A rapidly expanding economy, a growing population, and rising global fuel costs, mean that questions over security and supply are inevitably affecting Brazilian energy planning, say Eduardo Soares, Débora Yanasse and Otávio Falchero, at Mattos Filho Veiga Filho Marrey Jr e Quiroga Advogados (MF), Nuno Galvão Teles and Joao Ribeiro da Costa, at Morais (MLGTS).
“The trend we are clearly seeing in terms of energy policy in Brazil is towards the greater use of biofuels and renewables and in this respect, the country is playing a lead role in the global energy revolution,” says Débora Yanasse, associate at MFVFMQ and João Ribeiro da Costa, a São Paulo-based associate at Portugal’s MLGTS.
Brazil’s energy infrastructure, is capitalising not only on the latent potential of its vast network of rivers to produce hydroelectric energy, and wind power potential, but has emerged as a world leader in the use and development of biofuels, explains Nuno Galvão Telles.
“Brazilian sugarcane ethanol has proven to be a most efficient biofuel in terms of production costs, energy balance, land use and environment impact,” agrees Eduardo Soares, partner at MF in São Paulo.
“But the Brazilian Government has also developed incentives for power generation projects based on other sources, such as biomass and wind power, which are less vulnerable to hydrologic conditions, and encouraged the development of smaller hydro plants, which are less vulnerable to hydrologic conditions, to increase the total energy offer available.”
With sugarcane ethanol production concentrated in the central and south east of the country, especially in the State of São Paulo, the derivative sugarcane bagasse (the stalk residue left after the juice has been extracted) power plants have traditionally been located in the same regions, but this is also changing, says Soares.
“The national Government is improving the regulation to incentivise the construction of a new power transmission grid in the Brazilian Midwest, in Goias and Mato Grosso, and to allow the development of sugarcane ethanol production and bagasse power generation there too. But the same incentives are also prompting the development of other new types of power generation, and bringing new legal issues.”
Wind plants are now being constructed in the northeast and south of the country, where there is an estimated 143GW potential, while small hydro plants are emerging all over the country, and there is now the construction in the north east of Brazil of new biomass power plant projects.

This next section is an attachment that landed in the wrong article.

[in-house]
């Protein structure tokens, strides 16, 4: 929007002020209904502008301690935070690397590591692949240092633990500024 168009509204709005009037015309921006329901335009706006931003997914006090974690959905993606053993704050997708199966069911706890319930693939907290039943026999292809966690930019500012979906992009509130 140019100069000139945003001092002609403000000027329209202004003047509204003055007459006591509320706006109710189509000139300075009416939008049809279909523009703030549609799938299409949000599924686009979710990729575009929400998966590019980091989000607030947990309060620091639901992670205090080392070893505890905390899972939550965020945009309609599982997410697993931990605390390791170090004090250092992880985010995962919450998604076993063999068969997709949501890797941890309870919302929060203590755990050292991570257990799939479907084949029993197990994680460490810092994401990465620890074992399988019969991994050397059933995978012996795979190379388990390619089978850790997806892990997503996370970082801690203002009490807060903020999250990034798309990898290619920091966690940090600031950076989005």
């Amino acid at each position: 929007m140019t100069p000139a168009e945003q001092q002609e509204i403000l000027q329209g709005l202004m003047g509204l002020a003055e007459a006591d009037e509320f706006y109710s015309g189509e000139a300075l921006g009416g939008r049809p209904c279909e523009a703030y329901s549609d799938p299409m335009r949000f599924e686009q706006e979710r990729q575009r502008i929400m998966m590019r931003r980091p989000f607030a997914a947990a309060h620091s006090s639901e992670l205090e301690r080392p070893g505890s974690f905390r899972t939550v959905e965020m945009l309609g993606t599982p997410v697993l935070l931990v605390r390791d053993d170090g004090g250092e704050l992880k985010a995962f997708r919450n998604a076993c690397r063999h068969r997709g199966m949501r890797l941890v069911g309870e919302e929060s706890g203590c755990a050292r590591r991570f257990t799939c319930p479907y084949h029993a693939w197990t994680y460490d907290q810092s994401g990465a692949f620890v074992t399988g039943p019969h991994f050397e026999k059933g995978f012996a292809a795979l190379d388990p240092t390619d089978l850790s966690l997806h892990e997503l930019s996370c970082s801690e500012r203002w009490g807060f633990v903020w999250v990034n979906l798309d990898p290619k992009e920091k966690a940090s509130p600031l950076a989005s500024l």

To help facilitate this diversification of Brazil’s energy portfolio, the Brazilian Government has created a growth acceleration programme (Programa de Aceleração do Crescimento – PAC), explains Otávio Falchero, associate at MF.
“The aim is to increase investments in infrastructural projects, including energy projects, by means of federal tax and specific finance credits offered by the Brazilian Development Bank (Banco Nacional de Desenvolvimento Econí´mico e Social BNDES).”
In relation to renewables, there is also now the Federal Proinfa (Programa de Incentivo í s Fontes Alternativas de Energia Elétrica), which assures the purchase of energy produced from alternative sources by state-owned Eletrobrás for 20 years, along with special financial support by BNDES.
“Renewables projects also receive discounts on energy transportation costs and may sell carbon credits, while the Government has supported public auctions to sell energy from renewable power plants,” Yanasse adds. “There are also regional tax incentives (such as in Goias and Bahia) to encourage the production of ethanol, while further Federal incentive programmes are awaiting approval by the Brazilian Congress.”
The Brazilian national energy regulator, Agñncia Nacional de Energia Elétrica (ANEEL), and the National Petroleum Agency, Agñncia Nacional do Petróleo, Gás Natural e Biocombustíveis (ANP), inevitably also play a significant role.
“They are important particularly in relation to the implementation of these incentive policies, in terms of the technical and commercial issues, but also to help create the necessary security and stability to attract more private investment into the sector,” says Soares.
The combined result, they say, is that Brazil is seeing new investment from both domestic and international energy companies, and even private equity funds and investment funds, in biofuels and renewables projects.
“The recent investment grade status achieved by Brazil is allowing a more intense international capital flow to the country, and it is only inevitable that this is being seen in an upturn in energy sector mergers, acquisitions, and in the constitution of new energy companies,” says Soares (MF) and Galvão Telles (MGLTS).